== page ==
(This article belongs to the Special Issue Particulate Pollution Related to Vehicle Emission)
Open AccessArticle Challenges and Approaches for Developing Ultrafine Particle Emission Inventories for Motor Vehicle and Bus Fleets
Atmosphere 2011, 2(2), 36-56; doi:10.3390/atmos2020036
Received: 2 February 2011 / Revised: 13 March 2011 / Accepted: 19 March 2011 / Published: 24 March 2011
Cited by 5 | PDF Full-text (246 KB) | HTML Full-text | XML Full-text
Abstract
Motor vehicles in urban areas are the main source of ultrafine particles (diameters
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Motor vehicles in urban areas are the main source of ultrafine particles (diameters < 0.1 µm). Ultrafine particles are generally measured in terms of particle number because they have little mass and are prolific in terms of their numbers. These sized particles are of particular interest because of their ability to enter deep into the human respiratory system and contribute to negative health effects. Currently ultrafine particles are neither regularly monitored nor regulated by ambient air quality standards. Motor vehicle and bus fleet inventories, epidemiological studies and studies of the chemical composition of ultrafine particles are urgently needed to inform scientific debate and guide development of air quality standards and regulation to control this important pollution source. This article discusses some of the many challenges associated with modelling and quantifying ultrafine particle concentrations and emission rates for developing inventories and microscale modelling of motor vehicles and buses, including the challenge of understanding and quantifying secondary particle formation. Recommendations are made concerning the application of particle emission factors in developing ultrafine particle inventories for motor vehicle fleets. The article presents a précis of the first published inventory of ultrafine particles (particle number) developed for the urban South-East Queensland motor vehicle and bus fleet in Australia, and comments on the applicability of the comprehensive set of average particle emission factors used in this inventory, for developing ultrafine particle (particle number) and particle mass inventories in other developed countries. Full article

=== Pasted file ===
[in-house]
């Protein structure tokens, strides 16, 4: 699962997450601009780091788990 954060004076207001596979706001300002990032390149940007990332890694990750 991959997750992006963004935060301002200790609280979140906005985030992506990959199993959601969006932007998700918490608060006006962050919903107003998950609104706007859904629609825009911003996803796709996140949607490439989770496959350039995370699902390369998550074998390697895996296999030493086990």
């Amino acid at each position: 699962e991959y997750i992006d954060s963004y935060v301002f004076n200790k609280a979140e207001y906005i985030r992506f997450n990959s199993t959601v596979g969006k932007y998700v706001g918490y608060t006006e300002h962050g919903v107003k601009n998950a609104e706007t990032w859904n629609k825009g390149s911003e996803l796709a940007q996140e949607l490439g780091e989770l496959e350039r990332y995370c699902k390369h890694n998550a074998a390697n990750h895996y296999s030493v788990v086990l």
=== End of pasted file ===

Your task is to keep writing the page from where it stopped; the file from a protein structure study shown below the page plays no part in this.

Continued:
(This article belongs to the Special Issue Particulate Pollution Related to Vehicle Emission)